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Standardizing microbiome therapeutics: Strategies for defining manufacturing protocols

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Manufacturing is one of the biggest bottlenecks faced by microbiome companies. Despite decades of experience growing bacteria to produce biologics, there is actual very limited experience in manufacturing live bacterial therapies within GMP environments, which is essential for pharmaceutical products.

For example, when Lonza formed a Joint Venture with Chr Hansen to accelerate development in the microbiome space, they quickly acquired microbiome expertise and capacity that might have taken them a lot of time to build organically; unfortunately, Chr Hansen’s experience is not in GMP environments but rather in manufacturing agricultural products, where being cGMP compliant was not necessary. This means Lonza and Chr Hansen will have to invest considerable sums to upgrade cGMP-compliant pharma production capabilities.[1]

This is an extract taken from the whitepaper Standardization and Opportunities in Manufacturing Microbiome Therapeutics. Read the full paper here.

This shortage of manufacturing capacity is especially important for companies working on intestinal microbiome strains, which represent the majority of companies in space. As gut microbes require low-oxygen culture conditions and produce spores that can contaminate other cultures, high standards must be applicated during production.

Developing manufacturing standards will be key in this space, as they will be highly scrutinized by regulatory authorities, especially when one considers the batch-to-batch variations that are implicit with living organisms. Live culture compositions will need to be standardized to demonstrate to regulatory bodies that reproducibility is possible. Other key concerns will likely include potency (the quantity of product require to obtain desired efficacy); purity (no detectable pathogens); and identity (the presence of certain organisms, especially when those being responsible for therapeutic effect are not identified). Further requirements will most likely include additional containment areas to ensure “clean” areas remain sterile: as M. John Aunins, from Seres Therapeutics mentioned his presentation on manufacturing considerations for microbiome-based products[2]:“ you really have to make sure that you've got unique facility designs that have appropriate classifications, that have appropriate pressure gradients, so that you can both keep bugs you don't want out, keep your bugs in.” Final considerations will have to be made to demonstrate that beneficial effects are still present when the product gets to the consumer and through to the expiration date of the product.

Going forward, some other ideas manufacturers can explore include minimizing the use of reusable equipment (to limit the chance of cross contamination), use extensive decontamination procedures to make sure that they address concerns of cross-contamination and making sure the environmental testing will actually address the microbes being produced.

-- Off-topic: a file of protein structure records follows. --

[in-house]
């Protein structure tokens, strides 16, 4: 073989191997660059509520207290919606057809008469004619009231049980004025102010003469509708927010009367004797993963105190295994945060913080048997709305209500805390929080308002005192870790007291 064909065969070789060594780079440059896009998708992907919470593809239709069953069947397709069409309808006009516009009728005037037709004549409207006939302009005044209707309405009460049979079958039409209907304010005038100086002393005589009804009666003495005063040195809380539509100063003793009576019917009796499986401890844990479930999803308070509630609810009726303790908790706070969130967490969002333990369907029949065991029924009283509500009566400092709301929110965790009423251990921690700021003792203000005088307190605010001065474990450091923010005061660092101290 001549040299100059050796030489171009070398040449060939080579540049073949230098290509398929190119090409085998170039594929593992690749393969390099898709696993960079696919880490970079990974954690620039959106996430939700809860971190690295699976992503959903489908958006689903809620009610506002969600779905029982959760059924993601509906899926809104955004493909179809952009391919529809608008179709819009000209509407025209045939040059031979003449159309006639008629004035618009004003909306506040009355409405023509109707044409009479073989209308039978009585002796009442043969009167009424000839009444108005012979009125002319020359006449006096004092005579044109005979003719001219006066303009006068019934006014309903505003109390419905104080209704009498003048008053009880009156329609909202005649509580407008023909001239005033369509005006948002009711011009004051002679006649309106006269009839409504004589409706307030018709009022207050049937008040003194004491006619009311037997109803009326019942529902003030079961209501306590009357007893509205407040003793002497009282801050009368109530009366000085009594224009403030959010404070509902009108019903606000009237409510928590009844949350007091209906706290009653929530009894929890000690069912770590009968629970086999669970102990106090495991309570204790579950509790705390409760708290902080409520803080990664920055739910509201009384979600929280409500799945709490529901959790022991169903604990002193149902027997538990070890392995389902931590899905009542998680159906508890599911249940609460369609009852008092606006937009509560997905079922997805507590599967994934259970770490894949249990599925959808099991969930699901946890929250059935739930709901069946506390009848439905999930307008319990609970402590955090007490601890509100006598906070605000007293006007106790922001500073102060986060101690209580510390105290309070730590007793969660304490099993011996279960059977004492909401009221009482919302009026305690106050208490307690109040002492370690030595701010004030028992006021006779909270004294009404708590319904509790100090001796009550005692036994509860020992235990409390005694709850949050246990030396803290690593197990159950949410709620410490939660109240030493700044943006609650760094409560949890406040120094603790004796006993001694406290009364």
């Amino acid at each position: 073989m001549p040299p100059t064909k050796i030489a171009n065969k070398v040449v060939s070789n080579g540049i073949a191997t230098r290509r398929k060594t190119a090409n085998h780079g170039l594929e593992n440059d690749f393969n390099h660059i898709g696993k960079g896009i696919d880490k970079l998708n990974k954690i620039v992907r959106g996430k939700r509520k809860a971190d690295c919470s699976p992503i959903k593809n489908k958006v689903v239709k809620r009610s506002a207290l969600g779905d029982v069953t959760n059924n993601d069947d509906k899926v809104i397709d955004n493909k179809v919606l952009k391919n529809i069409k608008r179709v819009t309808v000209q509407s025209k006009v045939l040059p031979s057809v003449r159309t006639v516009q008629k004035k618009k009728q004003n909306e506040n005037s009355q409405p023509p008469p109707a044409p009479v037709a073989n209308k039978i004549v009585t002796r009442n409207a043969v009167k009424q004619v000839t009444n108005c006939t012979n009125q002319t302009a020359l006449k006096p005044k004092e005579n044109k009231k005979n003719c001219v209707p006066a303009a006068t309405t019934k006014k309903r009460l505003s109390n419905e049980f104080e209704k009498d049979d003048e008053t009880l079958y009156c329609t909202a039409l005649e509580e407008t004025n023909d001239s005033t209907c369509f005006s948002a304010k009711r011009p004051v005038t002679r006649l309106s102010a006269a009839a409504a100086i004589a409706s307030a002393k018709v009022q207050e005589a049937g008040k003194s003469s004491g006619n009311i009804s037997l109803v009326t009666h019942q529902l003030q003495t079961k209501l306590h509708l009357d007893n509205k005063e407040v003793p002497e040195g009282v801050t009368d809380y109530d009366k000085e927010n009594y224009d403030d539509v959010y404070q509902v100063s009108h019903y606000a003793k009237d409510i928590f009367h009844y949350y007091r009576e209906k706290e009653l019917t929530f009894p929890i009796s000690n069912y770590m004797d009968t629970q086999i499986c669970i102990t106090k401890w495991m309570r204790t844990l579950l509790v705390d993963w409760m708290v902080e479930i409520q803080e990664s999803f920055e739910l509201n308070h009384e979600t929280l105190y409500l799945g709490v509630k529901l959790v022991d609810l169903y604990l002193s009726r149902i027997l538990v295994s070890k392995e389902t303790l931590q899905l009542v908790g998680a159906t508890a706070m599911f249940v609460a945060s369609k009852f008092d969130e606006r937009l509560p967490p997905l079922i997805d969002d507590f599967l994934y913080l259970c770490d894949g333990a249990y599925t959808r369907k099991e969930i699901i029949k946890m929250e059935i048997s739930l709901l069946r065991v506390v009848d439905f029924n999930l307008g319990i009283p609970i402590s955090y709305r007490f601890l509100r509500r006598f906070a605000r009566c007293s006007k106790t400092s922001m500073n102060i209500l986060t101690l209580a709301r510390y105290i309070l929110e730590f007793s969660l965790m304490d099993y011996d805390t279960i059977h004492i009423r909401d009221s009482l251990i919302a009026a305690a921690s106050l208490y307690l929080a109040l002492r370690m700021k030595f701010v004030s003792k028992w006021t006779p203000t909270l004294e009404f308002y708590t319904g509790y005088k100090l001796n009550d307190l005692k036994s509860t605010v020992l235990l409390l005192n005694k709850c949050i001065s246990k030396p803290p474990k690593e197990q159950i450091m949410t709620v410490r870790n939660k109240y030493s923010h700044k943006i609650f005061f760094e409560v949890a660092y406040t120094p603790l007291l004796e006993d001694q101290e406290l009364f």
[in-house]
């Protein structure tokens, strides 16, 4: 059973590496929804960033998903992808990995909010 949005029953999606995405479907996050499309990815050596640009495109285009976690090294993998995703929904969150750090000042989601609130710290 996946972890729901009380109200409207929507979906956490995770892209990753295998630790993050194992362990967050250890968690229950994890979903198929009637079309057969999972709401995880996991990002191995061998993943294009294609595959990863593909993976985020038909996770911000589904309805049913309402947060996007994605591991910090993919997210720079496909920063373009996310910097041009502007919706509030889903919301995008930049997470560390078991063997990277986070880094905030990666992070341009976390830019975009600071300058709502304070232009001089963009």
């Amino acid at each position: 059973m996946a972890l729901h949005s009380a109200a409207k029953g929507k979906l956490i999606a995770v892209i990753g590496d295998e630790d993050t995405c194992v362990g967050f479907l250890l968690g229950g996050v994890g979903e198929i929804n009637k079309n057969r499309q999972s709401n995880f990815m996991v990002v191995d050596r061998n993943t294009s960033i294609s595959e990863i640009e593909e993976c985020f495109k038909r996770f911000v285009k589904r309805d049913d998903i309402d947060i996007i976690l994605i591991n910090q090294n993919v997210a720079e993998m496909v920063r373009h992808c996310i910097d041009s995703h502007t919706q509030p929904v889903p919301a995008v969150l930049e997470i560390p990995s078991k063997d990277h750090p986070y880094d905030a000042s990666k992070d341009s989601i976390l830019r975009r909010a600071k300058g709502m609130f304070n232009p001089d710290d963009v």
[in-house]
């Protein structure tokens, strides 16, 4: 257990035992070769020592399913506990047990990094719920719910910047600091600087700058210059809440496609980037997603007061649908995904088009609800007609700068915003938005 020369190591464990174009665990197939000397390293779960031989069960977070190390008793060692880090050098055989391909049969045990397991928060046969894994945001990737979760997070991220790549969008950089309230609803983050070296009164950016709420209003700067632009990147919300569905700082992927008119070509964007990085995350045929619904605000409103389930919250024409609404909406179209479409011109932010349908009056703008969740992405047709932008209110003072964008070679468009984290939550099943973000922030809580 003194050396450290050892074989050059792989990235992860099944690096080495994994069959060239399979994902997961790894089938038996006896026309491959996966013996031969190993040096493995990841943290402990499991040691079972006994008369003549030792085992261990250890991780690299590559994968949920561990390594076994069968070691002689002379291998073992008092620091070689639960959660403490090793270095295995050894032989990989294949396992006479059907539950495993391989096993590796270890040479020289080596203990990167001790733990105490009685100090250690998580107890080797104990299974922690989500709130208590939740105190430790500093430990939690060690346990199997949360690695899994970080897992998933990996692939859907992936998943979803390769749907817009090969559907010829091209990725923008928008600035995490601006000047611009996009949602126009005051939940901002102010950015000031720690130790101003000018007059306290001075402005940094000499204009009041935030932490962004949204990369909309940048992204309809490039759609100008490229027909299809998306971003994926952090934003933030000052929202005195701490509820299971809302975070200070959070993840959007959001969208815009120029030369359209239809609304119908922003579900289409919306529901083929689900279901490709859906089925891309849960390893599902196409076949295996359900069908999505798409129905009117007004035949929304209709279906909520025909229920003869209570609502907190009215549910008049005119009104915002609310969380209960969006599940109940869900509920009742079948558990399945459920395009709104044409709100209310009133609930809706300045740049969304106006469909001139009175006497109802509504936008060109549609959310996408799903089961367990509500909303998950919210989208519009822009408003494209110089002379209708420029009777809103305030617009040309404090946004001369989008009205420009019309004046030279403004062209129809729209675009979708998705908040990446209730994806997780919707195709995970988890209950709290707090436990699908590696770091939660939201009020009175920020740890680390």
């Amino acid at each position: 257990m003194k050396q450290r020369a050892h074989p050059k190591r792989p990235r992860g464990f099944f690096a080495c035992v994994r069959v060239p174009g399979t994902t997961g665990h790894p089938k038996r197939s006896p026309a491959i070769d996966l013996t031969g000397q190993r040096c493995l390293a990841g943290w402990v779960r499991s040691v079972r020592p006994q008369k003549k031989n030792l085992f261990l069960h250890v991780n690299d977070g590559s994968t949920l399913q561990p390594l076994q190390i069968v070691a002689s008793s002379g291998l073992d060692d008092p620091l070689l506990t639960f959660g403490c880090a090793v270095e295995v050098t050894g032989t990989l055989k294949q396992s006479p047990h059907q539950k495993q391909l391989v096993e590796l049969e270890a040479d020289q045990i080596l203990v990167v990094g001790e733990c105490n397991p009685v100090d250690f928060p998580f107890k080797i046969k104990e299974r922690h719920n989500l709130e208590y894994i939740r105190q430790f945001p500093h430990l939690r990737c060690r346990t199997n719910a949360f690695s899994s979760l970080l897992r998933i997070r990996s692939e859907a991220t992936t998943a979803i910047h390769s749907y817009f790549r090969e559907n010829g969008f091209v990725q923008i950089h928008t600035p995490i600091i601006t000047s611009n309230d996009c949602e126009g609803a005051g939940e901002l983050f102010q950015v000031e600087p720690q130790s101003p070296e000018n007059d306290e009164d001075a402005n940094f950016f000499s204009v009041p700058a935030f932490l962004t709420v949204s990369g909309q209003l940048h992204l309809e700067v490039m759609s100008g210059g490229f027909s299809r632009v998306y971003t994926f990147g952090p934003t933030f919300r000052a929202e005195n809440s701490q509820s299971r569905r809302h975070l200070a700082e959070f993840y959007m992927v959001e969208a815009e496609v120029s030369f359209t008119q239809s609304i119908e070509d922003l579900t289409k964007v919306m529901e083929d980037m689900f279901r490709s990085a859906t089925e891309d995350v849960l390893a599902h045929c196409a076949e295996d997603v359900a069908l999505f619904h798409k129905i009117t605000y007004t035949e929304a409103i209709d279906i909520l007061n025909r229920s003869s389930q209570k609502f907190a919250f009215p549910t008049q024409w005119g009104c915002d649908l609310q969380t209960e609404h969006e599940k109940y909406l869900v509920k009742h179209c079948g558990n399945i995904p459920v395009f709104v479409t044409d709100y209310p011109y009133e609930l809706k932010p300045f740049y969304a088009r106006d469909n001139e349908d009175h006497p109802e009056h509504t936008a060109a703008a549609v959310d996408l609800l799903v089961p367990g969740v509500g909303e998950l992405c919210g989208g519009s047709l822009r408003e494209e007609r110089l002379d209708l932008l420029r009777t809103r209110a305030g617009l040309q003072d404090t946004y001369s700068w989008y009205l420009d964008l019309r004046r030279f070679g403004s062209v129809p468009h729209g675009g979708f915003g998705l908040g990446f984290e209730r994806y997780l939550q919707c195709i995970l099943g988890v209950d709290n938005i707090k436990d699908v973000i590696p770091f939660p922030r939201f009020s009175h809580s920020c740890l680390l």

Australia Therapeutic Goods Administration (TGA) has proposed a framework for regulating faecal microbiota transplant (FMT) products by suggesting a risk-based approach to regulating FMT products. Under the proposal, the TGA will treat minimally manipulated FMT products as Class 1 or Class 2 biologicals, depending on whether they are manufactured in the treating hospital or remotely for shipping to a healthcare facility. These regulations will form the basis of key, general requirements, such as the standards the TGA will require of hospital-based manufacturing facilities. As producers of Class 1 biologicals, hospitals will be exempt from good manufacturing practices, since it is believed that proximity and immediacy of the biological production unit to where it is used addresses key concerns around long-term stability of microbiotic therapeutics[3].

While it is easy to measure the market’s growth and the growing costumers’ interest in microbiome therapeutics, important challenges around regulatory approval and manufacturing practices need to be solved. As big pharma gets increasingly interested in this market, devoting some of its considerable resources to this space, we can expect a more structured industry going forward and, in collaboration with regulatory agencies, the necessary frameworks which enable the growth of this once very niche industry.

This is an extract taken from the whitepaper Standardization and Opportunities in Manufacturing Microbiome TherapeuticsRead the full paper here.

References

  1. Press Release, Bloomberg. “Lonza and Chr. Hansen in Joint Venture to Accelerate Momentum in Microbiome”, Bloomberg, Aril 2nd 2019. (Last Visited 10th of February 2020).
  2. United States Food and Drug Administration / National Institute of Allergy and Infectious Diseases. “Science and regulation of Live Microbiome-Based Products used to Prevent, Treat and Cure diseases in humans”, Rockville, Maryland, Friday, April 19, 2019 Website: https://www.fda.gov/media/128302/download (Last Visited 10th of February 2020).
  3. Taylor, Nick. “Australia proposes manufacturing standards for faecal transplant products” 28th of November, 2019. Website: https://www.biopharma-reporter.com/Article/2019/11/28/Australia-proposes-manufacturing-standards-for-faecal-transplants. (Last Visited 10th of February 2020).

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